The Initial Shock Of Infertility

Shock, Shame And Pain

Infertility is a life changing experience for a couple. Every aspect of life is touched, from the physical to the emotional. Self-esteem, relationships with friends and family and even their partner, as well as hopes, dreams and plans for the future are affected. Since most of the attention in cases of infertility focus on the physical, often times the emotional challenges are pushed to the back.

It is often difficult for a couple to talk about their infertility issues, especially since it is such a private matter. They are hesitant to share with friends and family and the "dance of avoidance" when it comes to answering questions about starting a family can drive a wedge into relationships. Feelings of isolation and emotional suffering can result. However, the fact of the matter is that 15 percent of all married couples experience infertility and all of the emotions that go along with it.

The Questions Begin...

Once the initial shock of realizing they cannot conceive has worn off, the frightening questions begin to crop up. What if we can never have children? Are we sterile? What's the problem? Is it you? Is it I? All of these and more can plague the mind of a couple and it is normal for them to experience a wide range of emotions before they actually come to grips with the fact they could have a problem with fertility.

Often the woman is the first one to realize there is a problem and the man likely will need some medical proof before he is convinced. A very real grieving process begins to take place as the couple moves through frustration, anger, denial, guilt, blame, self-pity, and jealousy. Marital conflict may become quite intense as emotions rage.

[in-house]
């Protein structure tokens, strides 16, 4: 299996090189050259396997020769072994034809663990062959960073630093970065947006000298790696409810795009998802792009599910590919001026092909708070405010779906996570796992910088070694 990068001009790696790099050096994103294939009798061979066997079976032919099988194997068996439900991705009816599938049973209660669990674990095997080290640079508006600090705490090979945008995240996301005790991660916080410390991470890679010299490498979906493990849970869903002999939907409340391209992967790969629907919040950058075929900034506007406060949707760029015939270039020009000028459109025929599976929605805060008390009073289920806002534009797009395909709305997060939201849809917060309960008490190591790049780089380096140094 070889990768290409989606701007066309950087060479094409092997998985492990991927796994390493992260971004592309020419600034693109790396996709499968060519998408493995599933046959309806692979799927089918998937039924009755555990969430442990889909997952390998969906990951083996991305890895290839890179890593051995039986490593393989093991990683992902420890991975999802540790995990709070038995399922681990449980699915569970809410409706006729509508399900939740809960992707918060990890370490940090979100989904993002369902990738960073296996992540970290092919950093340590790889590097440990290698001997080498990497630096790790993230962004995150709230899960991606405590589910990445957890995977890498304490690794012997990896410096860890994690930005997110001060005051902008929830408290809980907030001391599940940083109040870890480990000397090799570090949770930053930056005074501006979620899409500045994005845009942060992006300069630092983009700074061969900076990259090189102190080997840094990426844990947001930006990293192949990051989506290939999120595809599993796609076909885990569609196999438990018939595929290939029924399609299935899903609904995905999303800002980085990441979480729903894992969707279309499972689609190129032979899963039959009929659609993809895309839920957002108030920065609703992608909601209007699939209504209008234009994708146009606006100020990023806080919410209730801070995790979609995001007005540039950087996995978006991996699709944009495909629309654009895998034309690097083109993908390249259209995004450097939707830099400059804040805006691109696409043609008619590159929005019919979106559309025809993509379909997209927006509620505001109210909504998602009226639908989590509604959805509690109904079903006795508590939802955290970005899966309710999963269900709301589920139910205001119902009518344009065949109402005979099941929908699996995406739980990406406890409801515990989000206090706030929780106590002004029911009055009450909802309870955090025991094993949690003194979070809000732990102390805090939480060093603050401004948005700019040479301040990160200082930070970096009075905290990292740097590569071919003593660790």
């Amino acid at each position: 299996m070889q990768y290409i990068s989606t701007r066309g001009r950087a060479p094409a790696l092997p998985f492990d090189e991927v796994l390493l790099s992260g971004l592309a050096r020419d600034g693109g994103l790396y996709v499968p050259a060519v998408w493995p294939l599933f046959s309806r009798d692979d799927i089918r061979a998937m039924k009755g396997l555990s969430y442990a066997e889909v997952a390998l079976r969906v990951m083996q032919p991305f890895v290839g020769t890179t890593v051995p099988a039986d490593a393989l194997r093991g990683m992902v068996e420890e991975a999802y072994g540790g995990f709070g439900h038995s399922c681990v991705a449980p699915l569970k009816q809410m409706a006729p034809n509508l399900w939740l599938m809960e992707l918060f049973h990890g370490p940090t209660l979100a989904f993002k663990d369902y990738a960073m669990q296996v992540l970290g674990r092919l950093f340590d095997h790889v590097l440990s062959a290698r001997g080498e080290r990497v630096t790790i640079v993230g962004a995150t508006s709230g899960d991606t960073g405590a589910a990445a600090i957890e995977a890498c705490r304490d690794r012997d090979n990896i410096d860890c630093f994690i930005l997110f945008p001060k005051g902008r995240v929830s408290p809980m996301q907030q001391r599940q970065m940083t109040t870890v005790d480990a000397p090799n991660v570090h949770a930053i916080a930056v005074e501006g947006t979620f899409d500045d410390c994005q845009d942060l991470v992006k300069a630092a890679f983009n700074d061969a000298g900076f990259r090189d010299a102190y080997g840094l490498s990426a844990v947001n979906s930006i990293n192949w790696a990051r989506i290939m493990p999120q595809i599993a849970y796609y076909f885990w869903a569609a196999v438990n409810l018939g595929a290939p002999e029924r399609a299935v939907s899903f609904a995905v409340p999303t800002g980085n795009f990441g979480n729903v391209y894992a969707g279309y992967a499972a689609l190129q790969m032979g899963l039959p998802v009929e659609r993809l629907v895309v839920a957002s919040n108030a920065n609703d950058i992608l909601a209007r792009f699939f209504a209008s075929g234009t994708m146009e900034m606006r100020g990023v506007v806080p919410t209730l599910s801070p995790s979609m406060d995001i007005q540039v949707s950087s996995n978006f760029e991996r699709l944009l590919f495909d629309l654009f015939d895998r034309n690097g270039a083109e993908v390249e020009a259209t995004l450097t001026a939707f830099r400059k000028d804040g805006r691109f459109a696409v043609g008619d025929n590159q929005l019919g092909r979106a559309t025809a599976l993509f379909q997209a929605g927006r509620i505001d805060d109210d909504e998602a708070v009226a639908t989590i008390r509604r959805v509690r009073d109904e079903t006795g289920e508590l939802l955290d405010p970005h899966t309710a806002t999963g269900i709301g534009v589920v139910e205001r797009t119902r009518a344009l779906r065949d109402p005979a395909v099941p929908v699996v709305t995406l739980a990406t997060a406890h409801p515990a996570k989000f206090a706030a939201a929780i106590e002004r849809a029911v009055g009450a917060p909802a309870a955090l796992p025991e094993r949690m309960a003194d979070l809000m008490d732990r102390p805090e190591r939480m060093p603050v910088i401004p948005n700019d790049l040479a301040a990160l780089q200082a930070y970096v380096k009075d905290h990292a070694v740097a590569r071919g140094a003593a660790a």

Coping Strategies Are Necessary

In order to cope with these emotions it is important for a couple to begin to talk about their situation. Connecting with other couples who have experienced the same thing helps the couple realize that they are not alone. It is important to understand that not everyone is the same and the situations will differ. It may be appropriate to make an appointment with a specialist to discuss things and begin a plan of action. Feelings will differ between the couple at various stages of the process. Since the primary emotions at this time are anger and frustration, it is important to avoid becoming consumed with the negative emotions and keep the doors of communication open.

By responding to the situation early, rather than avoiding the truth by putting things off, a couple can increase their chances for a successful outcome. Early identification of the problem means the doctor can get the couple onto a program of treatment sooner rather than later.

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